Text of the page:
The Bureau of Engraving and Printing says it makes mistakes like this "very rarely," but there are those who would like to see it happen more often.
A batch of misprinted $20 bills began popping out of an automatic teller machine at a Wells Fargo branch bank in Palo Alto, Calif., over the weekend. They could be worth as much as $1,000 each.
The faulty bills came to the attention of bank officials Monday when one of their customers came huffing back from a department store that refused to honor them.
Bank officials being bank officials, they doubted at first that the money could have come from their esteemed premises.
"My first reaction was that they were counterfeit," Wells Fargo's Palo Alto operations officer, Gary Lichau, told local reporters. "Then we looked in the machine."
Eight hundred dollars worth of misprinted twenties were still sitting in the money cartridge. The seal of the San Francisco Federal Reserve Bank and several serial numbers were missing. The bills were apparently part of a packet of 50 that had been stacked into the machine after somehow escaping part of a third and final run through the printing presses in Washington.
Bank officials being bank officials, the people at Wells Fargo insisted on a strait-laced, face-value exchange. As a result, the first customer, who came back with two twenties from the department store, walked out with only two everyday twenties in their place.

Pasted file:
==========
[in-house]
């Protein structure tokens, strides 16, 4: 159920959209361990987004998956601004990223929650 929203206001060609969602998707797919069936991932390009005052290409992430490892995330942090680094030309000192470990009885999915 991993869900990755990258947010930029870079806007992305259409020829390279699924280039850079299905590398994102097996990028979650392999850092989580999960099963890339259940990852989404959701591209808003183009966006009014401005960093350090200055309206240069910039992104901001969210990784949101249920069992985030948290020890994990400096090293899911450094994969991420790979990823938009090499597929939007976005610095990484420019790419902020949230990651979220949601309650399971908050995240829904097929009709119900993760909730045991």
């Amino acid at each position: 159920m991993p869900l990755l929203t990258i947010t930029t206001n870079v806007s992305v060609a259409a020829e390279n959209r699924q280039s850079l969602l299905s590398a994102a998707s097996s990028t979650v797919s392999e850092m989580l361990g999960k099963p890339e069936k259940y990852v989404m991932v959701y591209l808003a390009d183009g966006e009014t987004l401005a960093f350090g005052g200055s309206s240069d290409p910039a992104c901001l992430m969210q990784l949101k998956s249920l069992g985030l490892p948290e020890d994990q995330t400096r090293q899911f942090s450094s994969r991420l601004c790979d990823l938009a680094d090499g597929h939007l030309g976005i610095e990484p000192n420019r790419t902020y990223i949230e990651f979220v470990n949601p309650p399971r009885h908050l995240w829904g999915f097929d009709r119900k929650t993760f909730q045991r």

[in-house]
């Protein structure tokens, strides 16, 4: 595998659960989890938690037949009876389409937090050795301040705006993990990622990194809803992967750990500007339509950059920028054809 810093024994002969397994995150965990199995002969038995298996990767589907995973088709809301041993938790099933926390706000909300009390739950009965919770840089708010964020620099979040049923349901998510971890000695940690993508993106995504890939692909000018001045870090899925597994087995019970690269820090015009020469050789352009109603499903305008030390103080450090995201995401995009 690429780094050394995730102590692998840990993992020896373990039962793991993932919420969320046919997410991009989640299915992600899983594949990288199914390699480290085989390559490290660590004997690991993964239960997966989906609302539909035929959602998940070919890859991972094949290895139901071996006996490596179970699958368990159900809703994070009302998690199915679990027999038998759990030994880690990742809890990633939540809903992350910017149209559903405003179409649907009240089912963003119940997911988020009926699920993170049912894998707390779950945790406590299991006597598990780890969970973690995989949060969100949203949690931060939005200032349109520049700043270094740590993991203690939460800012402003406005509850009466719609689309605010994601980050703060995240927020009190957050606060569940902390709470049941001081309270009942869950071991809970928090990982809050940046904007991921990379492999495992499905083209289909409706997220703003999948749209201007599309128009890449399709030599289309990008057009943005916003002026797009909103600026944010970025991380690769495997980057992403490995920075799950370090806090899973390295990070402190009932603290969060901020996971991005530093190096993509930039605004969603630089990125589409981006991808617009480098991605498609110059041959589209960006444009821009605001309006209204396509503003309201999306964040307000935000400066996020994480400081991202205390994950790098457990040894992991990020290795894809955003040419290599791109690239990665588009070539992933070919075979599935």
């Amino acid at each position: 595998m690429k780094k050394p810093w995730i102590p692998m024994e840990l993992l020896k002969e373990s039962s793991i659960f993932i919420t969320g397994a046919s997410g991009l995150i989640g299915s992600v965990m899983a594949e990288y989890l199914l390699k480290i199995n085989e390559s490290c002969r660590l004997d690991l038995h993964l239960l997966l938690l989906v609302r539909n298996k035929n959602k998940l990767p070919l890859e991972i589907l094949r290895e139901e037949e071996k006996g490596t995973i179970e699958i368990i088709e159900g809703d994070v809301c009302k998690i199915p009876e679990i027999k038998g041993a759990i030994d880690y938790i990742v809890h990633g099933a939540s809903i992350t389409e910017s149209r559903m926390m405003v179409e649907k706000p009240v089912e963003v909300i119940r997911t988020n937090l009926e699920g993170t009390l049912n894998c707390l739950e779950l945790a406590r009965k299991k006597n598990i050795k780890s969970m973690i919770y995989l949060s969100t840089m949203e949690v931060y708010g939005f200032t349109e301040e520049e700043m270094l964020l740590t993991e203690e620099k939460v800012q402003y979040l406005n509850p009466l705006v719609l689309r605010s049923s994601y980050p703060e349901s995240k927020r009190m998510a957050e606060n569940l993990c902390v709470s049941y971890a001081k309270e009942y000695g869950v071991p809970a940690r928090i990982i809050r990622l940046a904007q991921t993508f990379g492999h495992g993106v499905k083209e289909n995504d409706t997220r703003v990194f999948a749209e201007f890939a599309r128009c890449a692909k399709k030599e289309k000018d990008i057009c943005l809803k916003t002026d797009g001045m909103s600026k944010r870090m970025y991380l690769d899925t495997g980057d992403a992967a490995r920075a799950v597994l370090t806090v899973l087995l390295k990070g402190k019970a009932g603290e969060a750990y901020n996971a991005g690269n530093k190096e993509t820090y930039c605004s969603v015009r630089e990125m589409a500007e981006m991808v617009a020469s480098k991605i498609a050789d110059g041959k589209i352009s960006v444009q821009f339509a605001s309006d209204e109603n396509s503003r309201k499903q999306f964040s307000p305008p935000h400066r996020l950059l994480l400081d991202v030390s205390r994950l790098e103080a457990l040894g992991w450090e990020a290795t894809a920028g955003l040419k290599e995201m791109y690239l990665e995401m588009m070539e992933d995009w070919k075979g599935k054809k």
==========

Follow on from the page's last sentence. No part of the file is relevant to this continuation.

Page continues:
Phil and Julie Spickler weren't buying that kind of a trade. They'd withdrawn five of the rare bills without realizing it. They discovered what they had when a restaurant cashier told them there was "something wrong" with their money.
Bank spokesman Dale Walwark said the Spicklers wanted "another $100 instead of just exchanging the bills." Wells Fargo refused. The Spicklers walked out.
"We're either in the bricks or we're out $200," Phil Spickler was quoted as telling the Peninsula (Calif.) Times-Tribune where he took his story.
Numismatists indicated that he's "in the bricks." The bills could be worth $150 to $200 each if just the Reserve Bank seal is missing and as much as $1,000 if there are other errors, one expert told the Associated Press.
Wells Fargo officials figured that only three of the misprinted bills have yet to be accounted for. They said they know of no other bank or branch that got the valuable misfits.
"It's the first time it's happened to us," said one Wells Fargo official. He said the bills they retrieved are all being dutifully returned to the Fed in San Francisco.
In Washington, however, Bureau of Engraving officials acknowledge that there are almost certainly a few more floating out there somewhere.
The bureau solemnly announced that its Office of Security is "investigating" in an effort to determine just how many of the twenties might have escaped the government's clutches.
"They're all corner examined," said Larry Rulofs, assistant director for operations, in suggesting how the mistakes might have gone unnoticed. "You take a stack of them and rifle through at the corners."
But he wasn't sanguine about the prospects of a huge treasure trove still waiting to be discovered. "The likelihood of a lot of them getting through is really poor," he said.
Too bad. Government blunders like this ought to be planned.